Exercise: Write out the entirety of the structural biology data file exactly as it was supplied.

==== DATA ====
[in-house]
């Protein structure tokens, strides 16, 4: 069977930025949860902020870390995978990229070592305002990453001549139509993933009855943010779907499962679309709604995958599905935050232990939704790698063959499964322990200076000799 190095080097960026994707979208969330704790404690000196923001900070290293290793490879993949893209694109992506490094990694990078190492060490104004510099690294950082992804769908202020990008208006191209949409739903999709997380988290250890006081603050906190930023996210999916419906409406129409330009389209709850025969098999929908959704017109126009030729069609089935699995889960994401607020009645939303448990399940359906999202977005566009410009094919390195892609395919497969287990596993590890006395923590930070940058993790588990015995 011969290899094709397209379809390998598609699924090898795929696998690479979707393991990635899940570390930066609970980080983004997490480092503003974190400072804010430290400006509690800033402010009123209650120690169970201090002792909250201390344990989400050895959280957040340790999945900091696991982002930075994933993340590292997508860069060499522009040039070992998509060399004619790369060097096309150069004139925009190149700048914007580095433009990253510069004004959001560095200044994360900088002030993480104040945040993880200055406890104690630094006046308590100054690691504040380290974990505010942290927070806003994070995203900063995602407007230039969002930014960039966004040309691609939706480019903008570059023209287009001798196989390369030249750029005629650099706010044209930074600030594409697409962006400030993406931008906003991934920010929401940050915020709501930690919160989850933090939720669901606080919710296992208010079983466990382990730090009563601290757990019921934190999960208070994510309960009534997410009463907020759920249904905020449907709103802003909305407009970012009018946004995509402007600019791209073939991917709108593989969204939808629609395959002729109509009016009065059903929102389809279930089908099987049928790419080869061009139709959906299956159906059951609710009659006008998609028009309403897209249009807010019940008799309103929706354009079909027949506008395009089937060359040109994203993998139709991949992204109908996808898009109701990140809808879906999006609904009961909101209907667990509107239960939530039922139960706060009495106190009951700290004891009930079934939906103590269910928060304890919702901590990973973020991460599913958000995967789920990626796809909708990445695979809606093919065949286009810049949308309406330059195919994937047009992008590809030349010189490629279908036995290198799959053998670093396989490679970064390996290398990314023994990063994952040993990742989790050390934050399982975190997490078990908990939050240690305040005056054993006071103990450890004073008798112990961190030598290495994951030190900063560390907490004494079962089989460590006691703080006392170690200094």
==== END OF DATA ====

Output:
[in-house]
């Protein structure tokens, strides 16, 4: 069977930025949860902020870390995978990229070592305002990453001549139509993933009855943010779907499962679309709604995958599905935050232990939704790698063959499964322990200076000799 190095080097960026994707979208969330704790404690000196923001900070290293290793490879993949893209694109992506490094990694990078190492060490104004510099690294950082992804769908202020990008208006191209949409739903999709997380988290250890006081603050906190930023996210999916419906409406129409330009389209709850025969098999929908959704017109126009030729069609089935699995889960994401607020009645939303448990399940359906999202977005566009410009094919390195892609395919497969287990596993590890006395923590930070940058993790588990015995 011969290899094709397209379809390998598609699924090898795929696998690479979707393991990635899940570390930066609970980080983004997490480092503003974190400072804010430290400006509690800033402010009123209650120690169970201090002792909250201390344990989400050895959280957040340790999945900091696991982002930075994933993340590292997508860069060499522009040039070992998509060399004619790369060097096309150069004139925009190149700048914007580095433009990253510069004004959001560095200044994360900088002030993480104040945040993880200055406890104690630094006046308590100054690691504040380290974990505010942290927070806003994070995203900063995602407007230039969002930014960039966004040309691609939706480019903008570059023209287009001798196989390369030249750029005629650099706010044209930074600030594409697409962006400030993406931008906003991934920010929401940050915020709501930690919160989850933090939720669901606080919710296992208010079983466990382990730090009563601290757990019921934190999960208070994510309960009534997410009463907020759920249904905020449907709103802003909305407009970012009018946004995509402007600019791209073939991917709108593989969204939808629609395959002729109509009016009065059903929102389809279930089908099987049928790419080869061009139709959906299956159906059951609710009659006008998609028009309403897209249009807010019940008799309103929706354009079909027949506008395009089937060359040109994203993998139709991949992204109908996808898009109701990140809808879906999006609904009961909101209907667990509107239960939530039922139960706060009495106190009951700290004891009930079934939906103590269910928060304890919702901590990973973020991460599913958000995967789920990626796809909708990445695979809606093919065949286009810049949308309406330059195919994937047009992008590809030349010189490629279908036995290198799959053998670093396989490679970064390996290398990314023994990063994952040993990742989790050390934050399982975190997490078990908990939050240690305040005056054993006071103990450890004073008798112990961190030598290495994951030190900063560390907490004494079962089989460590006691703080006392170690200094």